Some people are so talented!
I guess that other musicians in the group also have academic musical qualifications, but I have no information on this.
The guitarist when the band was formed was Kiowa Wells and he and the slim Todd Burdick (tuba - Mr. Tuba Skinny in person - originally from Chicago) were the founders of the band, building it up by inviting other fine musicians they met busking on the streets of New Orleans. They originally worked (circa 2007) in the band Loose Marbles, a kind of musical collective that still exists but that spawned several of the great bands based in New Orleans today. Todd and Kiowa are very skilful, sensitive and accurate players. You quickly notice from their first recordings how thoroughly they have learned their music, how meticulously they prepare and play. Todd originally played guitar and banjo (as he still does when required) and he is very good on those instruments. It must be a big help to be strong in your knowledge of chord sequences when laying a secure foundation on the tuba.
|Todd and His Tuba|
It seems that Ryan Baer on banjo and guitar replaced Kiowa after a year or so. Ryan is extremely good, whether providing rhythmic support or delicate melodic solo choruses. He too is a fine singer.
And in recent months, other guitar and banjo players have been frequently used. Guitarist Max Bien-Kahn from Oregon, who has also frequently worked as the band's recording engineer, has provided a rock-solid rhythmic backing in many performances, and toured with the band. In 2014 such fine and well-known New Orleans street performers as Gregory Sherman and Jason Lawrence (and occasionally Scottie Swarers - 'Stalebread Scottie') played on banjo and guitar. Another fine player who appears frequently on tenor banjo is the Texan Westen Borghesi. To appreciate Westen's very skilful and sympathetic playing, listen carefully to his contribution throughout the band's CD called Pyramid Strut. No matter who plays, they all conform to the Tuba Skinny house style - laying down a very solid four-to-the-bar foundation. The combination of Todd Burdick on tuba and a guitar player (such as Max Bien-Kahn) provides a powerful 'engine' that drives the band along; and all the banjo players over the years have been brilliant at providing that rock-steady rhythm that our bands require. The banjoists are good at playing tremolos to add emphasis on stressed notes (as in Jazz Battle) or to add pretty decorations (to such tunes as Memphis Shake and Michigander Blues).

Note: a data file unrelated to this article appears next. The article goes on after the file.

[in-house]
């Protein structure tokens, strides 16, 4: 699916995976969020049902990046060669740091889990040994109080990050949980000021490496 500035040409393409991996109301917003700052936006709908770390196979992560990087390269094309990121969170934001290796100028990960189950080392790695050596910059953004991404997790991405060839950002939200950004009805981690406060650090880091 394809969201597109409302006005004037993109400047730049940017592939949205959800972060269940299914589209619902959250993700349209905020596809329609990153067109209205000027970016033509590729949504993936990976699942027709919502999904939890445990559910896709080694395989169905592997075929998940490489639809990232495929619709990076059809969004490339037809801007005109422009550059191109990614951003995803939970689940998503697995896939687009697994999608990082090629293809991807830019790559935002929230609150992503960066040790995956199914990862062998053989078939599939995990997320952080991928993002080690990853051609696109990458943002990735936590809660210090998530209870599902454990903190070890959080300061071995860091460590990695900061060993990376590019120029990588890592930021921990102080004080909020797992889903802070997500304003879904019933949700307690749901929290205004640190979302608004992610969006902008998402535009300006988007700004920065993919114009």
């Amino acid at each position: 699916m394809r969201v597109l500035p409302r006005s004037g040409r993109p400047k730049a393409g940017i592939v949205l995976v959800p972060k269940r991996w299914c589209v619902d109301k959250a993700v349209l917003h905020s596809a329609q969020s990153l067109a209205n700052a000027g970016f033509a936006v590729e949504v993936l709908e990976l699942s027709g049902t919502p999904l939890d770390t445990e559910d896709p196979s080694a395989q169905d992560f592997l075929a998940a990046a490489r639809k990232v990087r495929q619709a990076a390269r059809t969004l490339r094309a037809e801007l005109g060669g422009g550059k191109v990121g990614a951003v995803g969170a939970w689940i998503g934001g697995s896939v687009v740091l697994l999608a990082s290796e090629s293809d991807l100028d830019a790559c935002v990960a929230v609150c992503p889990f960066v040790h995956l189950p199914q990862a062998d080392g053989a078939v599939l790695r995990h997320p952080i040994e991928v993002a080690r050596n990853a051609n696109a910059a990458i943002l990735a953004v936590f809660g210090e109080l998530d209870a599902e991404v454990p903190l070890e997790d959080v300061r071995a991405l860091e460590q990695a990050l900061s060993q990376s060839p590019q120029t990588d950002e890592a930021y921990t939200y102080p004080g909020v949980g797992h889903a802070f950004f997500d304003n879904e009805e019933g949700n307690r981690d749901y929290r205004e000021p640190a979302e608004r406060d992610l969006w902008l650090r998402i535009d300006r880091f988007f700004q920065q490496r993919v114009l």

The ever-present trombonist (except when he headed off on a sailing cruise in early 2016!) is the versatile Barnabus Jones, who possesses a big sound and has mastered the tricks of Kid Ory, John Thomas, Honoré Dutrey and Fred Robinson - the trombonists who played with Louis Armstrong in the 1920s. Barnabus produces musical phrases that perfectly complement the melodic inventions of Shaye Cohn. The trombone and cornet blend magically.
|Shaye and Barnabus|
|Barnabus and Shaye again - |
what a great musical partnership!